That led me to believe that Christian nations would perhaps in the end come under an oppression similar to that which formerly weighed on several of the peoples of antiquity.
A more detailed examination of the subject and five years of new meditations have not diminished my fears, but they have changed their object.
In past centuries, one never saw a sovereign so absolute and so powerful that it undertook to administer all the parts of a great empire by itself without the assistance of secondary powers; there was none who attempted to subjugate all its subjects without distinction to the details of a uniform rule, nor one that descended to the side of each of them to lord it over him and lead him. The idea of such an undertaking had never presented itself to the human mind, and if any man had happened to conceive of it, the insufficiency of enlightenment, the imperfection of administrative proceedings, and above all the natural obstacles that inequality of conditions gave rise to would soon have stopped him in the execution of such a vast design.
One sees that in the time of the greatest power of the Caesars, the different people who inhabited the Roman world still preserved diverse customs and mores: although subject to the same monarch, most of the provinces were administered separately; they were filled with powerful and active municipalities, and although all the government of the empire was concentrated in the hands of the emperor alone and he always remained the arbitrator of all things in case of need, the details of social life and of individual existence ordinarily escaped his control.
It is true that the emperors possessed an immense power without counterweight, which permitted them to indulge the outlandishness of their penchants freely and to employ the entire force of the state in satisfying them; they often came to abuse this power so as to deprive a citizen of his goods or life arbitrarily: their tyranny weighed enormously on some, but it did not extend over many; it applied itself to a few great principal objects and neglected the rest; it was violent and restricted.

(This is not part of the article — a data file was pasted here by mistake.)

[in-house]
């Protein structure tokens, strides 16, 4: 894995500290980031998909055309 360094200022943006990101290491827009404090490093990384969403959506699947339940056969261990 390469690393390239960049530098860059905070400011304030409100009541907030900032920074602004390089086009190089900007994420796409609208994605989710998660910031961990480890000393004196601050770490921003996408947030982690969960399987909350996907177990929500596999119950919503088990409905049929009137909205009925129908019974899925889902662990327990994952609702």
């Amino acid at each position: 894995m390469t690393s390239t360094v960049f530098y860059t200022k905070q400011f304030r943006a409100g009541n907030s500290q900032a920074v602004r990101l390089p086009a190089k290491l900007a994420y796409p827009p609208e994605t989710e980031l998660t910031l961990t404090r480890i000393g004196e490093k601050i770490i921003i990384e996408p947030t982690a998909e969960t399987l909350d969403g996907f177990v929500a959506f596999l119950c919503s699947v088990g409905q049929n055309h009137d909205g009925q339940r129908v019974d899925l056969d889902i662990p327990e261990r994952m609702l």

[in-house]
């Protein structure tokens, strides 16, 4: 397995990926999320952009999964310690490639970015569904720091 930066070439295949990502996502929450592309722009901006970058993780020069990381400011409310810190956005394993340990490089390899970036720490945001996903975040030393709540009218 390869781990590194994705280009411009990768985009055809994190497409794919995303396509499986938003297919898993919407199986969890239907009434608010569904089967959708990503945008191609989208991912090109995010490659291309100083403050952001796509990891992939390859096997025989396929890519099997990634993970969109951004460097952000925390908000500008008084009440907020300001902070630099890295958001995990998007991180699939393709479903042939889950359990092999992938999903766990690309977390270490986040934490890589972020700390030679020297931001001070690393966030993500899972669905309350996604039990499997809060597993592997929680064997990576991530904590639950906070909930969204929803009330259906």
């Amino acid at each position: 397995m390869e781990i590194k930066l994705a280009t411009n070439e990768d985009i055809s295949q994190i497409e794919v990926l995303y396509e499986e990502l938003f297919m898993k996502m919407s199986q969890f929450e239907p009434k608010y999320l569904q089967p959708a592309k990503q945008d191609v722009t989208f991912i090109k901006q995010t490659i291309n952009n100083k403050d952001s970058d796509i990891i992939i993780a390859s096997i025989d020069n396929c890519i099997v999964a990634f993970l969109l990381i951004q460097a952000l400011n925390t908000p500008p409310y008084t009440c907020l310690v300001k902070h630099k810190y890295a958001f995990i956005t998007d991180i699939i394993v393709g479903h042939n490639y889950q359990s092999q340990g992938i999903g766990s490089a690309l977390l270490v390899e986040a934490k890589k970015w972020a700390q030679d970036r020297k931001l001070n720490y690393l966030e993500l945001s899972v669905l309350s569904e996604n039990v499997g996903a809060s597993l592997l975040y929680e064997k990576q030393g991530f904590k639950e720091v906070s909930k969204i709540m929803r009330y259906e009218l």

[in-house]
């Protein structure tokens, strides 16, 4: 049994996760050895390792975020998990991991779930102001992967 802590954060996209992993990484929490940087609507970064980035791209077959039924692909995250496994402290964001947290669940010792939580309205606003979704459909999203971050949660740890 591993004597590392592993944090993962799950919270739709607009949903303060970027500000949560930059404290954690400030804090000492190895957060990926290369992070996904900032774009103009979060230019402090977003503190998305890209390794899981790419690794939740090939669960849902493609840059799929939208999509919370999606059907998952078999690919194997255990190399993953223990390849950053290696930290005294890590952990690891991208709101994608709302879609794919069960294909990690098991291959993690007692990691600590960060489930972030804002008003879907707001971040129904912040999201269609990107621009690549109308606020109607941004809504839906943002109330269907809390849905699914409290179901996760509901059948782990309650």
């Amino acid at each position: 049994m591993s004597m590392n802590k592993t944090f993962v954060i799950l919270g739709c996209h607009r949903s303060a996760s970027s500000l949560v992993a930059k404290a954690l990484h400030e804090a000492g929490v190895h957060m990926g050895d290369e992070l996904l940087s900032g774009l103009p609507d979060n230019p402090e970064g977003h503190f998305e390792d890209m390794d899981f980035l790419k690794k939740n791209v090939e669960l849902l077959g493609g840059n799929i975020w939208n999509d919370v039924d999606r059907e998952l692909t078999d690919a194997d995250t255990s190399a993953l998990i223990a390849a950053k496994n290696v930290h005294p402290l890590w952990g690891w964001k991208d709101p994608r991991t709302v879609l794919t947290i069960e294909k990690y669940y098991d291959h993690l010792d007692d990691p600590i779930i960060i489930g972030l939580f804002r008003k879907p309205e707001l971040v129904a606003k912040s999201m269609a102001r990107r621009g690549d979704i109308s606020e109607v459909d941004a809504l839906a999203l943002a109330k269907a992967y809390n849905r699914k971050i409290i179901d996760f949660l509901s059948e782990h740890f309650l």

It seems that if despotism came to be established in the democratic nations of our day, it would have other characteristics; it would be more extensive and milder, and it would degrade men without tormenting them.
I do not doubt that in centuries of enlightenment and equality like ours, sovereigns will come more easily to gather all public powers in their hands alone and to penetrate the sphere of private interests more habitually and more deeply than any of these in antiquity was ever able to do. But the same equality that facilitates despotism tempers it; we have seen how, as men are more alike and more equal, public mores become more humane and milder; when no citizen has either great power or great wealth, tyranny in a way lacks an occasion and a stage. All fortunes being mediocre, passions are naturally contained, imagination bounded, pleasures simple. This universal moderation moderates the sovereign itself and holds the disordered sparks of its desires within certain limits.
Democratic governments can become violent and even cruel at certain moments of great excitement and great peril; but these crises will be rare and transient.